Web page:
Headteacher Sarah Duck said that she was delighted to be working with Hyde900 and to take advantage of the historically important site which lay adjacent to the school. “It is an opportunity for immersive learning in a unique setting,” she said. “The children have really enjoyed all the different activities and I hope that they will now be able to look at their home area and see beneath the surface as to what a very interesting story it has to tell. This is just the start of something which will grow in the life of the school.”

St Bede’s pupils  busy at work tile-making

Sarah Duck, headmistress of the school, the Mayor, Cllr Jane Rutter, and Kate Arnold, artist. They are surrounded by St Bede’s pupils who are busy at work tile-making

Among visitors to St. Bede’s was the mayor Jane Rutter. “I’ve had the pleasure of going to a number of Hyde900 activities recently but this Archaeology Day is perhaps the one which will have the greatest impact in introducing our local children to an important aspect of the fascinating history of Winchester,” she said.”I hope that it will have a continuing effect.”
(photo – St Bede’s pupils  busy at work tile-making)
Arising out of St. Bede’s Archaeology Day ten free places are being offered to the school by Hyde900 for participation in the ‘Time Team’-style ‘Community Dig’ Excavation Project taking place in two gardens in King Alfred Terrace on April 27-30. This project is open to people of all ages.

“For too long the educational potential of the Hyde Abbey site has been overlooked,” said Hyde900 Founder, Edward Fennell. “We’re thrilled that St. Bede has been so positive about exploring the possibilities of what is available. But it is not just for children. Local people of all ages will find it very rewarding to look more closely at the remains of the abbey. It’s remarkable what you discover once you open your eyes and examine it with care.”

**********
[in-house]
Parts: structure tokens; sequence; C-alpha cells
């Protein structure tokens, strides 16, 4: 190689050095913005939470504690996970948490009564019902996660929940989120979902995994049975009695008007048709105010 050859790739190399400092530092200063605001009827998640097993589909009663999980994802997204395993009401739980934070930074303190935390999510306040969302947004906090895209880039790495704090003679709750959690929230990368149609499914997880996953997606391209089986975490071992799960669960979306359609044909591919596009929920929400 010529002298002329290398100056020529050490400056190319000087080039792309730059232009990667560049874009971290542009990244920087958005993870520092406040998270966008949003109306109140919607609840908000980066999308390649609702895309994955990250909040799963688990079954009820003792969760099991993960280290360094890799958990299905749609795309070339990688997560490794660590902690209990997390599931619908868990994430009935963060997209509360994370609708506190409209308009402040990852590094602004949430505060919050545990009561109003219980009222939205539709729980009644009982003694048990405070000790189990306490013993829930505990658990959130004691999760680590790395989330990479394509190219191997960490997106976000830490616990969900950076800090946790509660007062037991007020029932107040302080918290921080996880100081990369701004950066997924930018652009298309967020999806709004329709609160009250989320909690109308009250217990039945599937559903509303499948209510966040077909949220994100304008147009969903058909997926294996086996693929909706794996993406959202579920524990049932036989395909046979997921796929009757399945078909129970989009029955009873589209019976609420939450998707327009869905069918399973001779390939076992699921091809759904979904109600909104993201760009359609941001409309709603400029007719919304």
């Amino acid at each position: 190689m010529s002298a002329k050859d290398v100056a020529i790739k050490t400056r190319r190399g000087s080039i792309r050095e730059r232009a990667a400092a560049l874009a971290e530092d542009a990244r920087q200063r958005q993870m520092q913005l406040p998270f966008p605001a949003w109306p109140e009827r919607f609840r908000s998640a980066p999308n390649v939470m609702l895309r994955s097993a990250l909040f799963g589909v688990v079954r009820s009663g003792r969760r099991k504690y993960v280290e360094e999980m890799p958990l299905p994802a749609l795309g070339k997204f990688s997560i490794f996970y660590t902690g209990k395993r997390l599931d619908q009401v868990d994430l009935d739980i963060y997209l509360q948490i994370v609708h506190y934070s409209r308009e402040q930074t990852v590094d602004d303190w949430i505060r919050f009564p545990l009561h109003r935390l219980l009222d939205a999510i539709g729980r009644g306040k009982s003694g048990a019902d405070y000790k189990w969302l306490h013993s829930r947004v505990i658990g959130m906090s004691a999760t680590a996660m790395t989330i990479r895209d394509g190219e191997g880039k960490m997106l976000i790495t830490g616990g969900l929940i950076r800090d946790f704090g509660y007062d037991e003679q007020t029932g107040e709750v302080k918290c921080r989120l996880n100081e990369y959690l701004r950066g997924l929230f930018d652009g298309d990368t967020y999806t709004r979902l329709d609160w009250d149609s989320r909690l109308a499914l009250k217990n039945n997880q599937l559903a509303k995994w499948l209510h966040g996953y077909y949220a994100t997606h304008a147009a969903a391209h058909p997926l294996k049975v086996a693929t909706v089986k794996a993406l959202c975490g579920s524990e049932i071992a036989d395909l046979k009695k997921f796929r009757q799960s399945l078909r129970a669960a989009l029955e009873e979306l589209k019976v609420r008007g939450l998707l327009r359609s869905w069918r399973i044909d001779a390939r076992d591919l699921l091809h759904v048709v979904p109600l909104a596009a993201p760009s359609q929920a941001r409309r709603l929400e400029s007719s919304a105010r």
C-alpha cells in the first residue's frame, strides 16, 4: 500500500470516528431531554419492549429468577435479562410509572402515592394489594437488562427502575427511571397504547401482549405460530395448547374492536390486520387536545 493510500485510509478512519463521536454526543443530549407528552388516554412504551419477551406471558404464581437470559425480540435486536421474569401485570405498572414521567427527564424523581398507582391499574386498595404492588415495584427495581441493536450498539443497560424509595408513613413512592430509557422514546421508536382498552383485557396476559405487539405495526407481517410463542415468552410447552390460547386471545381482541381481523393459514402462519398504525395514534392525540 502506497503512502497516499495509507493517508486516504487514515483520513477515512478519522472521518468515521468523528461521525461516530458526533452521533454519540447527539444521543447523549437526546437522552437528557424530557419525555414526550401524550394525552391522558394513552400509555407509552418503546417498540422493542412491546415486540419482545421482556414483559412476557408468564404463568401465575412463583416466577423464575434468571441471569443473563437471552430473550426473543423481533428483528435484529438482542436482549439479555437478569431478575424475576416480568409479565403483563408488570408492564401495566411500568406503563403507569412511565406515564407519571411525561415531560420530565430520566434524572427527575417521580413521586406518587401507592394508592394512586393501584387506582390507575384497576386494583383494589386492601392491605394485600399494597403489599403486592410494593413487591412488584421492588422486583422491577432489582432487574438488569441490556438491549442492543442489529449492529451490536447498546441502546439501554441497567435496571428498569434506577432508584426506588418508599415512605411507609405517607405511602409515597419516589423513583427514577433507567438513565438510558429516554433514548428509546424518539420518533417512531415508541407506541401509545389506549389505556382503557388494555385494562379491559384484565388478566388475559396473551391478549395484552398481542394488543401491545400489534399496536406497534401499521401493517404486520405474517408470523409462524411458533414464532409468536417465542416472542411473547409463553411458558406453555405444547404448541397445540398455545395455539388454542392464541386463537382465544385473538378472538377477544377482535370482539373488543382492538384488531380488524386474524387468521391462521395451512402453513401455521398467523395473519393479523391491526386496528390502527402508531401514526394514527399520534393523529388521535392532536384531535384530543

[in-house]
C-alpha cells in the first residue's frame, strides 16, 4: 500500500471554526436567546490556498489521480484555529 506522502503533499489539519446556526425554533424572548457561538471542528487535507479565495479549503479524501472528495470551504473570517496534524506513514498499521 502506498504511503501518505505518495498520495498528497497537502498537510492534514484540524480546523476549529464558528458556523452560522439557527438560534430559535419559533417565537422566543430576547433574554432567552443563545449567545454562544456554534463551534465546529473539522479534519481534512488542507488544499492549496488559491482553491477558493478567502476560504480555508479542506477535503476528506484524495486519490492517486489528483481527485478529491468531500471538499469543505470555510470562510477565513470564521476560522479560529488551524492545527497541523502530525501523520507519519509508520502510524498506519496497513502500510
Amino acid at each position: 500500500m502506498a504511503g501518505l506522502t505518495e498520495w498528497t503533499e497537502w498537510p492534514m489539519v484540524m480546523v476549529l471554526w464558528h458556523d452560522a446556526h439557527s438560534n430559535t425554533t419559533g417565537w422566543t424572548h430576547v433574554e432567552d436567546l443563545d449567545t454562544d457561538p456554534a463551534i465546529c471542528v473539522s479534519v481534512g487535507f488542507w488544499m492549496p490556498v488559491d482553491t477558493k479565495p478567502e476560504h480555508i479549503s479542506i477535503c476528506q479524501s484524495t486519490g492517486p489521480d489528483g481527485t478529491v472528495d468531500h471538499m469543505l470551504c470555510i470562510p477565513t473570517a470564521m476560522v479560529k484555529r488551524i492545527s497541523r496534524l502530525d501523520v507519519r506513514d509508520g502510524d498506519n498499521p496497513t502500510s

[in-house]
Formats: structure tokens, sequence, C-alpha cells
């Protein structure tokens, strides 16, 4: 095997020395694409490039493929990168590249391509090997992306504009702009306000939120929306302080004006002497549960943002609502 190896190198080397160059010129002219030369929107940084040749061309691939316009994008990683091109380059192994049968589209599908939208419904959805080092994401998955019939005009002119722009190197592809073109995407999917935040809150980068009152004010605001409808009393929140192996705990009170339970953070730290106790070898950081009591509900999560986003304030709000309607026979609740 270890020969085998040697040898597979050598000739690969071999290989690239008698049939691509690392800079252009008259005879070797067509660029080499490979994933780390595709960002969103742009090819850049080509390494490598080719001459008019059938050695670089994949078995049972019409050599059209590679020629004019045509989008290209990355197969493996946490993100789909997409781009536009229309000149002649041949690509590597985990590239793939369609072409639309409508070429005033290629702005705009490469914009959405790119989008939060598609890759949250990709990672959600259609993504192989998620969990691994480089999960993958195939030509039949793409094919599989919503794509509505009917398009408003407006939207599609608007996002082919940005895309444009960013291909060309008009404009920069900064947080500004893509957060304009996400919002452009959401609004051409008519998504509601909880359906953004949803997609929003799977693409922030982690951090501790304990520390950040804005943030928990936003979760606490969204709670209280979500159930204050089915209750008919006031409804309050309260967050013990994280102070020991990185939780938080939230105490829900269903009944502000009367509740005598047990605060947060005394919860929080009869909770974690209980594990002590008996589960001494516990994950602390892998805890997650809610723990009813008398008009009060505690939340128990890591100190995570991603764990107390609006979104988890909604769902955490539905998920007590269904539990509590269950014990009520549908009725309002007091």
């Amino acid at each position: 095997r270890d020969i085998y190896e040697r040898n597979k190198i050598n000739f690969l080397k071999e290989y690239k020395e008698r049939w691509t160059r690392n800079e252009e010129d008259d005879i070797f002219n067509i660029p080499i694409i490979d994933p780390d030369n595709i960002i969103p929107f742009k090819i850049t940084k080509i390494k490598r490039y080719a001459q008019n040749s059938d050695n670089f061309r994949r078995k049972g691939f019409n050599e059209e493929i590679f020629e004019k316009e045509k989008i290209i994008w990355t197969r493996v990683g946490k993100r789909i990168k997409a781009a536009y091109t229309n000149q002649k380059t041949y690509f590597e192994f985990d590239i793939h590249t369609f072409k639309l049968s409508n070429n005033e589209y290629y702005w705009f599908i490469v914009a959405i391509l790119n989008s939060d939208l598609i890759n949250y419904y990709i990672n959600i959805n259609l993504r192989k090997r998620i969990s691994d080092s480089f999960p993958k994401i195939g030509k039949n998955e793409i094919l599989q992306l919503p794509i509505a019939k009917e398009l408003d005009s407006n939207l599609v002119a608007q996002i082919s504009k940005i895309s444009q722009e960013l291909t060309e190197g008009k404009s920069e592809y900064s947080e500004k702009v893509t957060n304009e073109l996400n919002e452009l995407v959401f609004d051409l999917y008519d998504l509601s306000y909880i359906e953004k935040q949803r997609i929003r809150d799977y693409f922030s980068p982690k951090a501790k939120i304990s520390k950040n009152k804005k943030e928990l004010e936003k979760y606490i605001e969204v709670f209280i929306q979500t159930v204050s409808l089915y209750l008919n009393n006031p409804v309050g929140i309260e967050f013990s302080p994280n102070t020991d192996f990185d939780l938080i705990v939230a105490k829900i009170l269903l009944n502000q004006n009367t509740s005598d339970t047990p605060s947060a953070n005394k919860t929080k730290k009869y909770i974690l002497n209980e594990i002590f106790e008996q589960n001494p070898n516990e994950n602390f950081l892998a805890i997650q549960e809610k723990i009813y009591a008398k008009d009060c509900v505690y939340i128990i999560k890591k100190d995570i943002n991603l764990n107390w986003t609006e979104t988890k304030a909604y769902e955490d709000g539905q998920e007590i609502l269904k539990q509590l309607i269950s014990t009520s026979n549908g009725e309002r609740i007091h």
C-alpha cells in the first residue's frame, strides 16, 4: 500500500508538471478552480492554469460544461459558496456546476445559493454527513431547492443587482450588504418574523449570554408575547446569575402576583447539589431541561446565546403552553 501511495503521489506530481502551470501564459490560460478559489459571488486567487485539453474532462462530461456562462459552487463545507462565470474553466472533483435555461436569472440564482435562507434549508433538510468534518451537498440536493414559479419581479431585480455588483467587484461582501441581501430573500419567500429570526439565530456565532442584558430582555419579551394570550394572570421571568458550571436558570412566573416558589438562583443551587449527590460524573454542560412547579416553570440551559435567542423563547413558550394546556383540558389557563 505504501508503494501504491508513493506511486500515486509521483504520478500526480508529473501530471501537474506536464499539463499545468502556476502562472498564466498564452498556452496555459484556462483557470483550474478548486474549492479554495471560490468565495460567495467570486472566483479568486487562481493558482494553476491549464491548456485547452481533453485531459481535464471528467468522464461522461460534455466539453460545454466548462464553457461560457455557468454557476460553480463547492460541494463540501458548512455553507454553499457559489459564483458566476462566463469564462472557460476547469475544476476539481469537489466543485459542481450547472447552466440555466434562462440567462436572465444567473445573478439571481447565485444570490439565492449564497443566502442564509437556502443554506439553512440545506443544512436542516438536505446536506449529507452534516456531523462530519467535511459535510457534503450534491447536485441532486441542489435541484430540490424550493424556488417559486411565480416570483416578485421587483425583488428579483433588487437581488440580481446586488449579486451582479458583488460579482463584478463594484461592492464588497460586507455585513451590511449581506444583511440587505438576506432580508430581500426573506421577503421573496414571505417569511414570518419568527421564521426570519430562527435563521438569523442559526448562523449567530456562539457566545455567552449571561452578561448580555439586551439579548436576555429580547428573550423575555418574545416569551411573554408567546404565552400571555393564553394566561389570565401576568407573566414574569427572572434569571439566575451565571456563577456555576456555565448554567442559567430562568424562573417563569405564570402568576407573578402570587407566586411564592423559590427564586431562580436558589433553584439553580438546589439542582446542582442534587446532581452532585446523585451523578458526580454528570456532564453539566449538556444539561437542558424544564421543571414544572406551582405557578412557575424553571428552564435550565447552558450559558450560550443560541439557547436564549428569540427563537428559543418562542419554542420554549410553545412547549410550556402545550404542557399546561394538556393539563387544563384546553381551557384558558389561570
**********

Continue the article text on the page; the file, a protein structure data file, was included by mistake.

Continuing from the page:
st bede certificate

Hyde900 St Bede’s Archaeology Day Certificate awarded to 5th year pupils

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Hyde900 Community Archaeology

HALMAG LogoAided by the Heritage Lottery Fund and other sponsors, Hyde900 is able to offer an enhanced programme in 2017.
Hyde900 is in the privileged position of having a number of prized sites for excavation literally on our doorstep. And we also have a number of local householders more than happy to have their gardens dug over to discover what lies beneath. It presents the kind of opportunities that Time Team could only dream about!
Last year with the help of WARG and forty volunteers – many of whom were getting their hands dirty archaeologically for the first time ever – we excavated a garden in Alswitha Terrace. And we got a result! To our great satisfaction we discovered, on the final day of the dig, the ‘robbed out’ (as archaeologists describe it) wall of the lost South transept of the church – exposed for the first time since the Dissolution of the monastery in 1538. We weren’t totally surprised to find it there but by establishing its exact location we have added significantly to the sum of precise knowledge about the abbey establishment.

To read the full story of the 2016 dig please click here

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Get Involved

Hyde900 trustee Rose Burns (left) interviewing householder Justine Field with Southampton Video Camera Club members Howard Blake and Karen wielding the equipment

Hyde900 trustee Rose Burns (left) interviewing householder Justine Field with Southampton Video Camera Club members Howard Blake and Karen wielding the equipment

Coming up shortly, the Second Annual Hyde900 Community Excavation will take place between 27 and 30 April 2017. The locations this year are in a pair of adjoining gardens in King Alfred Terrace belonging to Chris Prior and his wife Ann (at Number 14) and Justine Field (Number 15) . Material has already come up from the earth which strongly suggests that this area has strong potential for a number of different types of find. There is speculation that the south cloister of the abbey along with other buildings was roughly in this area. But exactly what will be turned up remains to be seen – that’s the exciting element of a dig. You can never quite tell what you will – or won’t – discover.